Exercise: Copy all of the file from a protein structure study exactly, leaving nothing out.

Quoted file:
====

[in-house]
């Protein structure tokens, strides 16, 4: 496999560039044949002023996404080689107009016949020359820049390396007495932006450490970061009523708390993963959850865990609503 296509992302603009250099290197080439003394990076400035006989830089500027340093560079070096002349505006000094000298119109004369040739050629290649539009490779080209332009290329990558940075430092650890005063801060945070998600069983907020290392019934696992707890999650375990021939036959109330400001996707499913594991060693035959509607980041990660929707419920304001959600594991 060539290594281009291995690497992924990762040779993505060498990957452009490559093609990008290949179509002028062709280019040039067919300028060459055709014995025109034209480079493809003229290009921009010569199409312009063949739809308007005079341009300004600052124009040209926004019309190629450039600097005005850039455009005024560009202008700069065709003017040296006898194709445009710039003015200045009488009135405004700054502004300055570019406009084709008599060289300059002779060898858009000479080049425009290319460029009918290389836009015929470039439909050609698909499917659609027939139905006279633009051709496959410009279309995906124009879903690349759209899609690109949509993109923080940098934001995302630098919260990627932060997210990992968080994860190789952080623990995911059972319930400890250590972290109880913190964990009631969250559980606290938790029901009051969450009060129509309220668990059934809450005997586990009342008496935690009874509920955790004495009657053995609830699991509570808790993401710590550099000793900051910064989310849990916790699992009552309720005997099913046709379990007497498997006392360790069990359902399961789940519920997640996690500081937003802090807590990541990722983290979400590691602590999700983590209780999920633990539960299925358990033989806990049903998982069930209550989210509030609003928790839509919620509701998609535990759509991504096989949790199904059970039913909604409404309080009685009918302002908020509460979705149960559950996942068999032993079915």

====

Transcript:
[in-house]
């Protein structure tokens, strides 16, 4: 496999560039044949002023996404080689107009016949020359820049390396007495932006450490970061009523708390993963959850865990609503 296509992302603009250099290197080439003394990076400035006989830089500027340093560079070096002349505006000094000298119109004369040739050629290649539009490779080209332009290329990558940075430092650890005063801060945070998600069983907020290392019934696992707890999650375990021939036959109330400001996707499913594991060693035959509607980041990660929707419920304001959600594991 060539290594281009291995690497992924990762040779993505060498990957452009490559093609990008290949179509002028062709280019040039067919300028060459055709014995025109034209480079493809003229290009921009010569199409312009063949739809308007005079341009300004600052124009040209926004019309190629450039600097005005850039455009005024560009202008700069065709003017040296006898194709445009710039003015200045009488009135405004700054502004300055570019406009084709008599060289300059002779060898858009000479080049425009290319460029009918290389836009015929470039439909050609698909499917659609027939139905006279633009051709496959410009279309995906124009879903690349759209899609690109949509993109923080940098934001995302630098919260990627932060997210990992968080994860190789952080623990995911059972319930400890250590972290109880913190964990009631969250559980606290938790029901009051969450009060129509309220668990059934809450005997586990009342008496935690009874509920955790004495009657053995609830699991509570808790993401710590550099000793900051910064989310849990916790699992009552309720005997099913046709379990007497498997006392360790069990359902399961789940519920997640996690500081937003802090807590990541990722983290979400590691602590999700983590209780999920633990539960299925358990033989806990049903998982069930209550989210509030609003928790839509919620509701998609535990759509991504096989949790199904059970039913909604409404309080009685009918302002908020509460979705149960559950996942068999032993079915």